Mr McFarlane said: "We continue to seek to put conduct issues behind us."

Elsewhere, pre-tax profit at the personal and corporate banking division rose 4% to £1.53 billion.

Charges for loans that have gone bad fell by 23%, attributed to the improving UK economy and particularly lower defaults of large corporate clients.

But income from personal banking was 2% lower as customers switching to lower mortgage rates - amid fierce competition for home loan customers - put pressure on profit margins.

The results also showed that a net 98 bank branches had closed over the last year, with the bank's costs additionally reduced by increased automation of services.

Meanwhile Mr McFarlane revealed a flat dividend of 6.5p was expected for the current year as Barclays focuses on improving returns and accelerating its strategy while maintaining its capital strength.

But he indicated a "progressive dividend policy" would be aimed for to improve the pay-outs to shareholders over time. Shares rose 2%.

The bank revealed that its £850 million increased provision for customer redress included £250 million for those mis-sold packaged bank accounts.

These types of accounts involve customers paying a fee in return for benefits. Barclays withdrew from offering them in 2012.

Meanwhile the £600 million increase in PPI provision was blamed on a fall in compensation claims over the scandal - which has dogged UK banks for years - not being as rapid as expected.

Finance director Tushar Morzaria added that the bank was receiving "a lot of inbound claims" where the claimant had not had a PPI policy with the bank at all.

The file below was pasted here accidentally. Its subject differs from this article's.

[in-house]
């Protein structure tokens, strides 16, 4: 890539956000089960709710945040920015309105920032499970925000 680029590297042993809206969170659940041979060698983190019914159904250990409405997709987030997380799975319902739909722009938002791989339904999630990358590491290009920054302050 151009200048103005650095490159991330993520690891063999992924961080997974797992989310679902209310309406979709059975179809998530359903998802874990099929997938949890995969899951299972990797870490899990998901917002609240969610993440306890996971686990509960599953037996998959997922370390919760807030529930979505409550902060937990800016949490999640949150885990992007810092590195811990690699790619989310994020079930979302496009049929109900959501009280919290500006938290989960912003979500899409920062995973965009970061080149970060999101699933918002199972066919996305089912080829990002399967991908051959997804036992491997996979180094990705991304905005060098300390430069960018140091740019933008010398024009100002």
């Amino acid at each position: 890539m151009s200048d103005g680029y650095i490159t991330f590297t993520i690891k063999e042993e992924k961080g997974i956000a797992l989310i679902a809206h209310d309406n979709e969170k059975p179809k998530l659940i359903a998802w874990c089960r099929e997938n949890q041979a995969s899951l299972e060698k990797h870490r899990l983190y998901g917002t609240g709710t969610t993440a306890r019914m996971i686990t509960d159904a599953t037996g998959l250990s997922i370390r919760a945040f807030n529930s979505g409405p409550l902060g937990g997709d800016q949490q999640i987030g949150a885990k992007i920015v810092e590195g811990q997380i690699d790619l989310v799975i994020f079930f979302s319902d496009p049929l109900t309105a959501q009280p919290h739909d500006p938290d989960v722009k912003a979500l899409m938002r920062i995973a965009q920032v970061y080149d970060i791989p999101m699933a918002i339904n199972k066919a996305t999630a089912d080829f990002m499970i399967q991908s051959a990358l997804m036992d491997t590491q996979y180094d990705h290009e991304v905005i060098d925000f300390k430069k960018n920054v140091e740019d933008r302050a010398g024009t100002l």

The costly process of confirming this through customer details and old address records made it "a little bit harder to process those claims that are valid", he added.

Mr Morzaria, speaking on a conference call with journalists, sidestepped a question about his view on the departure of Mr Jenkins.

He said: "There has been quite a lot written about the circumstances leading up to Antony's leaving the company and there is not much more I can add."

Mr Morzaria also brushed off speculation linking him with the chief executive's role, saying he was focusing on his role of finance director.

There was no announcement on any plans to cut jobs after speculation that the group planned to cut its workforce from 132,000 to below 100,000 by the end of 2017.

Mr Morzaria said: "We are not targeting that particular headcount number. We are just focusing on the efficiency of the company."

Richard Hunter, head of equities at Hargreaves Lansdown stockbrokers, said: "With or without a new chief executive, Barclays appears eager to press ahead with the increased pace of restructuring within the group.

"Most of the key metrics continue to show improvement, with a reduction in operating expenses and impairments being complemented by another robust income showing, leading to a notable hike in adjusted profits."